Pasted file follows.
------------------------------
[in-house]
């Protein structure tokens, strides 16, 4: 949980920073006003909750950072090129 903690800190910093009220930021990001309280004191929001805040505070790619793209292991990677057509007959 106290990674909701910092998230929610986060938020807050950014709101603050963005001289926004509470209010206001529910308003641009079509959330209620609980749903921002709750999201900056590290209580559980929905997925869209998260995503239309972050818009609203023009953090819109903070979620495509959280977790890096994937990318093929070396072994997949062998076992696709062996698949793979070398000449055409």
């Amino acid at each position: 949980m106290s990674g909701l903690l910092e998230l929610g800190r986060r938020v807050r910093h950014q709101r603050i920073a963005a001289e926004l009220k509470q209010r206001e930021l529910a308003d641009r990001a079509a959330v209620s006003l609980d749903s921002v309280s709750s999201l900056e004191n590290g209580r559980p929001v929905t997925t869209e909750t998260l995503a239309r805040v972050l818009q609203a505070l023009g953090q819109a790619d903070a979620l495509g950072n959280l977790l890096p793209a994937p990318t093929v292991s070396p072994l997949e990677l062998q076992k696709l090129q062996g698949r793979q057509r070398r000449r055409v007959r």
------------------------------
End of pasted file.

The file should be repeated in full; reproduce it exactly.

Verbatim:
[in-house]
């Protein structure tokens, strides 16, 4: 949980920073006003909750950072090129 903690800190910093009220930021990001309280004191929001805040505070790619793209292991990677057509007959 106290990674909701910092998230929610986060938020807050950014709101603050963005001289926004509470209010206001529910308003641009079509959330209620609980749903921002709750999201900056590290209580559980929905997925869209998260995503239309972050818009609203023009953090819109903070979620495509959280977790890096994937990318093929070396072994997949062998076992696709062996698949793979070398000449055409």
């Amino acid at each position: 949980m106290s990674g909701l903690l910092e998230l929610g800190r986060r938020v807050r910093h950014q709101r603050i920073a963005a001289e926004l009220k509470q209010r206001e930021l529910a308003d641009r990001a079509a959330v209620s006003l609980d749903s921002v309280s709750s999201l900056e004191n590290g209580r559980p929001v929905t997925t869209e909750t998260l995503a239309r805040v972050l818009q609203a505070l023009g953090q819109a790619d903070a979620l495509g950072n959280l977790l890096p793209a994937p990318t093929v292991s070396p072994l997949e990677l062998q076992k696709l090129q062996g698949r793979q057509r070398r000449r055409v007959r």